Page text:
SALT LAKE CITY — News about the flow of immigrants crossing the southern border into the United States regularly makes headlines.
But there’s another immigrant surge that is rarely noticed: the flow of both Americans and Mexicans crossing the border in the opposite direction, The Washington Post reported.
For the last five years, the number of undocumented immigrants from Mexico leaving the U.S. to return to Mexico has been higher than the number of undocumented immigrants crossing into the U.S. from Mexico, according to the Pew Research Center.
And now the Post is reporting another trend in migration from the U.S. to Mexico: American citizens who are drawn to Mexico’s warm weather as a remote-work or retirement destination, or who are moving to Mexico along with their returning, undocumented parents.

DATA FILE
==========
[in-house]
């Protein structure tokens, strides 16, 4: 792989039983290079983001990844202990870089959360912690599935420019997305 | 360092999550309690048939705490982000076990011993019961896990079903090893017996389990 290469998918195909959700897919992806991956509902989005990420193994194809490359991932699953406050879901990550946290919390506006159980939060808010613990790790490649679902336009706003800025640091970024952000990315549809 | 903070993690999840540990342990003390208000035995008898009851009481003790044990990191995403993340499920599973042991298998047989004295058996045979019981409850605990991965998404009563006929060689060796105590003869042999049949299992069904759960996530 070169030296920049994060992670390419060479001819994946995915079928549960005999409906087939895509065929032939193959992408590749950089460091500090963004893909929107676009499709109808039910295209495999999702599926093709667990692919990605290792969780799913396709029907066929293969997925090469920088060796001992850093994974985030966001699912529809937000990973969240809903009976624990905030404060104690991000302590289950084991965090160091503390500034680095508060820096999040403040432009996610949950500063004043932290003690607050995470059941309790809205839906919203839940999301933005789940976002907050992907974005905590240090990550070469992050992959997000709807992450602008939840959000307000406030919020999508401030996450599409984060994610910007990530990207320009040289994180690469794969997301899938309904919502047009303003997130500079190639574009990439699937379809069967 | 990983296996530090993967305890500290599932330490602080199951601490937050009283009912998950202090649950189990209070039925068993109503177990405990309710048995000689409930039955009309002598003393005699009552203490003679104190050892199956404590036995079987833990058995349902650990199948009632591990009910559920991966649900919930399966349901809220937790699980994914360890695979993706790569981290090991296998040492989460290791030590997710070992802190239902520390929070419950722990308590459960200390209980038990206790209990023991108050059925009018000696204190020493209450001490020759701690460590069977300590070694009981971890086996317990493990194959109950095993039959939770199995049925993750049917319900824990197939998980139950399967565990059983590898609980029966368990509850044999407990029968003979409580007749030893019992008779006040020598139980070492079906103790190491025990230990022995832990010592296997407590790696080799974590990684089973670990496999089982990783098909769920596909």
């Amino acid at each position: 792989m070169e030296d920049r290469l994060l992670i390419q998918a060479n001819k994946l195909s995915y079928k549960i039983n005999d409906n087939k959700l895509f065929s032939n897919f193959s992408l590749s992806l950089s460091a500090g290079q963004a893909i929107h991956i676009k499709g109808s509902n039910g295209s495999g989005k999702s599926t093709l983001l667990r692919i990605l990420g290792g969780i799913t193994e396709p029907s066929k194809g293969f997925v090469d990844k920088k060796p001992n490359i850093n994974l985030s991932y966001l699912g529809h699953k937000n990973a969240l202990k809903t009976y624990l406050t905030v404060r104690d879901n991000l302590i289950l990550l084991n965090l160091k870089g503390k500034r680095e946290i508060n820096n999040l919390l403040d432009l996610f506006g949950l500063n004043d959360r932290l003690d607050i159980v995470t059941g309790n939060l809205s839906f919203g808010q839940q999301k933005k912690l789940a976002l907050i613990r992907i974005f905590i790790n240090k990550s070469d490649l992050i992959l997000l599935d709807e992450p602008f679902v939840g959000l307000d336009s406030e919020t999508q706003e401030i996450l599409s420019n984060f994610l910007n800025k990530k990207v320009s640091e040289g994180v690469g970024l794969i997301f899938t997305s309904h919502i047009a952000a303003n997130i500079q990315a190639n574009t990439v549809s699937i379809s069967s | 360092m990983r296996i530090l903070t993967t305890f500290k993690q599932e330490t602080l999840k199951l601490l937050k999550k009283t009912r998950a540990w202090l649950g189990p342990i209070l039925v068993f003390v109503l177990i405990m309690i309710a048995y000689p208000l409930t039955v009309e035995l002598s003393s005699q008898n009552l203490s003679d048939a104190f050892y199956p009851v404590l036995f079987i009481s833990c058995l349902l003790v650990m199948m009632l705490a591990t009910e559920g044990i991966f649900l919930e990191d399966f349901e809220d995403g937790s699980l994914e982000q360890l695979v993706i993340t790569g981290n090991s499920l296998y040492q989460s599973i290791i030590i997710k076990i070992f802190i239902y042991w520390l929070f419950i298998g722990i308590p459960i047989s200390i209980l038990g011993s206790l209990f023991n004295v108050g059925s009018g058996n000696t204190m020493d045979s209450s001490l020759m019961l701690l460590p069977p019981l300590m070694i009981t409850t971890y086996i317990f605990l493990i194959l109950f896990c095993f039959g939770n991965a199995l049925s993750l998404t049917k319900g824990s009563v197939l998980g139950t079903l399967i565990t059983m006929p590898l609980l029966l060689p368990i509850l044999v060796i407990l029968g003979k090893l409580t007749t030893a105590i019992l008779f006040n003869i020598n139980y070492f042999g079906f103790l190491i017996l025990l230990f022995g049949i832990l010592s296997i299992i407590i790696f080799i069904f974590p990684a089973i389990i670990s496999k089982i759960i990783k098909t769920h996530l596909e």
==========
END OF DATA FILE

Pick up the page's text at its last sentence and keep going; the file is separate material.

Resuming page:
Last month, Mexico’s statistics institute estimated that the U.S.-born population in Mexico had reached 799,0000 — a number that has quadrupled since 1990. The U.S. Embassy in Mexico City estimates the number is even higher, likely upwards of 1.5 million.
Of course, both of these trends in migration from the U.S. to Mexico involve only citizens of those two countries, and they don’t reflect the larger border crisis involving asylum-seekers from Central America who travel through Mexico to request entry to the United States.
In spite of stark images of caravans of Central American asylum-seekers crossing into Mexico, substantially more immigrants to Mexico — about 75 percent — are from the United States, according to the Post.
A long-standing trend
Migration from the U.S. to Mexico is part of a trend that researchers have been tracking for more than a decade. Between 2009 and 2015, one million Mexicans in the United States left for Mexico, according to the 2014 Mexican National Survey of Demographic Dynamics.
A 2015 Pew study found that undocumented immigration from Mexico to the U.S. had reached a “historic turning point” — more Mexicans returned to their home country between 2009 and 2014 than entered the United States.